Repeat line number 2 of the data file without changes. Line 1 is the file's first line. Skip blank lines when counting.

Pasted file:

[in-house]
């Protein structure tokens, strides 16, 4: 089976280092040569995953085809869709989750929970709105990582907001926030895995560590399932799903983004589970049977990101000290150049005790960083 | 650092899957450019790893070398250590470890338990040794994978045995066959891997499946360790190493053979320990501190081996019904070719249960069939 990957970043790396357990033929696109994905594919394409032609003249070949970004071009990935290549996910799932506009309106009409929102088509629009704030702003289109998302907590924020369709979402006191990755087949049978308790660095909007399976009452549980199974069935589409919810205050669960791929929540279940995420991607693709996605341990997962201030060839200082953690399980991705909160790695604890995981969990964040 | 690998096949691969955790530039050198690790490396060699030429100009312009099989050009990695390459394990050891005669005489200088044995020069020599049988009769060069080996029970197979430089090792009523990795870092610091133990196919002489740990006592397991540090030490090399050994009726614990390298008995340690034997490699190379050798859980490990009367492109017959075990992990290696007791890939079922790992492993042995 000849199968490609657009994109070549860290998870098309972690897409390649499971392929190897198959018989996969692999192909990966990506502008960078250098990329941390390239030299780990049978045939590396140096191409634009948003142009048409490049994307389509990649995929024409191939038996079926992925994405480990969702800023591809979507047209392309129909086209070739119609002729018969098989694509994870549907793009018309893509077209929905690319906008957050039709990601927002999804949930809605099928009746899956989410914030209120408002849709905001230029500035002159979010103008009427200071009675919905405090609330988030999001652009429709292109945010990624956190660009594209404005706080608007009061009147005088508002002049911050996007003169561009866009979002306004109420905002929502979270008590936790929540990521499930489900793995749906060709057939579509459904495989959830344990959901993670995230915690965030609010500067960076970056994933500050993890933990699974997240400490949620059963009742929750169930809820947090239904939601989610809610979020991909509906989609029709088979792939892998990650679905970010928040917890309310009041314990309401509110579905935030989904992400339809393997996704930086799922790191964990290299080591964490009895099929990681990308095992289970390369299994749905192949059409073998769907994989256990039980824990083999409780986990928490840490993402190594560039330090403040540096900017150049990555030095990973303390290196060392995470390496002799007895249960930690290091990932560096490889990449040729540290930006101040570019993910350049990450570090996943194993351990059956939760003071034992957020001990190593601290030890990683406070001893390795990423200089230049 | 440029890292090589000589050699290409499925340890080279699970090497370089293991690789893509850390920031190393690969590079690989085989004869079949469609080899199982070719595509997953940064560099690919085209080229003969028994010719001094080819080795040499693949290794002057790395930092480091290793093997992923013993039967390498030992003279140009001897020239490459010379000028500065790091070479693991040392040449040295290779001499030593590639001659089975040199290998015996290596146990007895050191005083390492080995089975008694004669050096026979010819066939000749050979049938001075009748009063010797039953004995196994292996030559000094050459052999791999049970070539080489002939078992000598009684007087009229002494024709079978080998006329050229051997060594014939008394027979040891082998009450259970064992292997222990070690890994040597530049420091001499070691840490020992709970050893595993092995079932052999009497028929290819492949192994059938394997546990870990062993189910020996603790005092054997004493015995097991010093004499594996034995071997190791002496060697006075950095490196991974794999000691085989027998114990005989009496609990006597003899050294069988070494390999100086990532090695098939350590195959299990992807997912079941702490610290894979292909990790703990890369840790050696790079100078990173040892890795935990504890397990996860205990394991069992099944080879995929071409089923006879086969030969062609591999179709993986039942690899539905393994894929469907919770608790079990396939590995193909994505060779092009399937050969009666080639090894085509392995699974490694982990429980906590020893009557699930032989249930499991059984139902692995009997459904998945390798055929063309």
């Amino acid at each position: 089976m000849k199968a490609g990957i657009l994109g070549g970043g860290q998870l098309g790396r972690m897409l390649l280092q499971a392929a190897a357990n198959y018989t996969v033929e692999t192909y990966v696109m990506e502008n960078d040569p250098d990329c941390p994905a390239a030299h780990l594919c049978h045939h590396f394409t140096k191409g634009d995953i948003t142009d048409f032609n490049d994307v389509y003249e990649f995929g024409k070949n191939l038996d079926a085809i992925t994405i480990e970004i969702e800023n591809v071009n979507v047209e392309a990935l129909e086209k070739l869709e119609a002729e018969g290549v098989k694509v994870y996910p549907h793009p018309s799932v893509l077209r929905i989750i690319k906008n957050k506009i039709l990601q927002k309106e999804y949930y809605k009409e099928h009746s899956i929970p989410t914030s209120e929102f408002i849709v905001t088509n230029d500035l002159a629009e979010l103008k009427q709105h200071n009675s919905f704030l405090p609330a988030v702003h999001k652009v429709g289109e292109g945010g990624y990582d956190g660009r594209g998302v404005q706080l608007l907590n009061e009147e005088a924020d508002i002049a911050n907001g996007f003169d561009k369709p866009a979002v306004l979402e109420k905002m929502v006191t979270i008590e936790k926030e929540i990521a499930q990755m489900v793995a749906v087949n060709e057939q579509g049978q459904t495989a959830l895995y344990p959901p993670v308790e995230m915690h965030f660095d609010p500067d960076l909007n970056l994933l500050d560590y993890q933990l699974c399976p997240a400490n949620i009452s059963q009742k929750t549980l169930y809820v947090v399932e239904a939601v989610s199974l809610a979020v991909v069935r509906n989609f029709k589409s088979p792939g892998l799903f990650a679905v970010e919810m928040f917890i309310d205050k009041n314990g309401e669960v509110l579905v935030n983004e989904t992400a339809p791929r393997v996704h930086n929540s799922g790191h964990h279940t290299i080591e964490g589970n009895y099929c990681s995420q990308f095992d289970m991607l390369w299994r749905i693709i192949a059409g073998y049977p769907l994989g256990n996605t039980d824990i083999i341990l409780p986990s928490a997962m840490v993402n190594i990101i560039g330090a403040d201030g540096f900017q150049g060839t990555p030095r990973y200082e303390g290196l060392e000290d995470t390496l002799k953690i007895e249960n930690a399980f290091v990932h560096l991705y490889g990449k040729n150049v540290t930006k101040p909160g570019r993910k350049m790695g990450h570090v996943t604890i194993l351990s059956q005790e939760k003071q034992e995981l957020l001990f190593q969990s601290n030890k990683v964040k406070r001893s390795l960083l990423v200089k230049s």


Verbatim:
């Protein structure tokens, strides 16, 4: 089976280092040569995953085809869709989750929970709105990582907001926030895995560590399932799903983004589970049977990101000290150049005790960083 | 650092899957450019790893070398250590470890338990040794994978045995066959891997499946360790190493053979320990501190081996019904070719249960069939 990957970043790396357990033929696109994905594919394409032609003249070949970004071009990935290549996910799932506009309106009409929102088509629009704030702003289109998302907590924020369709979402006191990755087949049978308790660095909007399976009452549980199974069935589409919810205050669960791929929540279940995420991607693709996605341990997962201030060839200082953690399980991705909160790695604890995981969990964040 | 690998096949691969955790530039050198690790490396060699030429100009312009099989050009990695390459394990050891005669005489200088044995020069020599049988009769060069080996029970197979430089090792009523990795870092610091133990196919002489740990006592397991540090030490090399050994009726614990390298008995340690034997490699190379050798859980490990009367492109017959075990992990290696007791890939079922790992492993042995 000849199968490609657009994109070549860290998870098309972690897409390649499971392929190897198959018989996969692999192909990966990506502008960078250098990329941390390239030299780990049978045939590396140096191409634009948003142009048409490049994307389509990649995929024409191939038996079926992925994405480990969702800023591809979507047209392309129909086209070739119609002729018969098989694509994870549907793009018309893509077209929905690319906008957050039709990601927002999804949930809605099928009746899956989410914030209120408002849709905001230029500035002159979010103008009427200071009675919905405090609330988030999001652009429709292109945010990624956190660009594209404005706080608007009061009147005088508002002049911050996007003169561009866009979002306004109420905002929502979270008590936790929540990521499930489900793995749906060709057939579509459904495989959830344990959901993670995230915690965030609010500067960076970056994933500050993890933990699974997240400490949620059963009742929750169930809820947090239904939601989610809610979020991909509906989609029709088979792939892998990650679905970010928040917890309310009041314990309401509110579905935030989904992400339809393997996704930086799922790191964990290299080591964490009895099929990681990308095992289970390369299994749905192949059409073998769907994989256990039980824990083999409780986990928490840490993402190594560039330090403040540096900017150049990555030095990973303390290196060392995470390496002799007895249960930690290091990932560096490889990449040729540290930006101040570019993910350049990450570090996943194993351990059956939760003071034992957020001990190593601290030890990683406070001893390795990423200089230049 | 440029890292090589000589050699290409499925340890080279699970090497370089293991690789893509850390920031190393690969590079690989085989004869079949469609080899199982070719595509997953940064560099690919085209080229003969028994010719001094080819080795040499693949290794002057790395930092480091290793093997992923013993039967390498030992003279140009001897020239490459010379000028500065790091070479693991040392040449040295290779001499030593590639001659089975040199290998015996290596146990007895050191005083390492080995089975008694004669050096026979010819066939000749050979049938001075009748009063010797039953004995196994292996030559000094050459052999791999049970070539080489002939078992000598009684007087009229002494024709079978080998006329050229051997060594014939008394027979040891082998009450259970064992292997222990070690890994040597530049420091001499070691840490020992709970050893595993092995079932052999009497028929290819492949192994059938394997546990870990062993189910020996603790005092054997004493015995097991010093004499594996034995071997190791002496060697006075950095490196991974794999000691085989027998114990005989009496609990006597003899050294069988070494390999100086990532090695098939350590195959299990992807997912079941702490610290894979292909990790703990890369840790050696790079100078990173040892890795935990504890397990996860205990394991069992099944080879995929071409089923006879086969030969062609591999179709993986039942690899539905393994894929469907919770608790079990396939590995193909994505060779092009399937050969009666080639090894085509392995699974490694982990429980906590020893009557699930032989249930499991059984139902692995009997459904998945390798055929063309």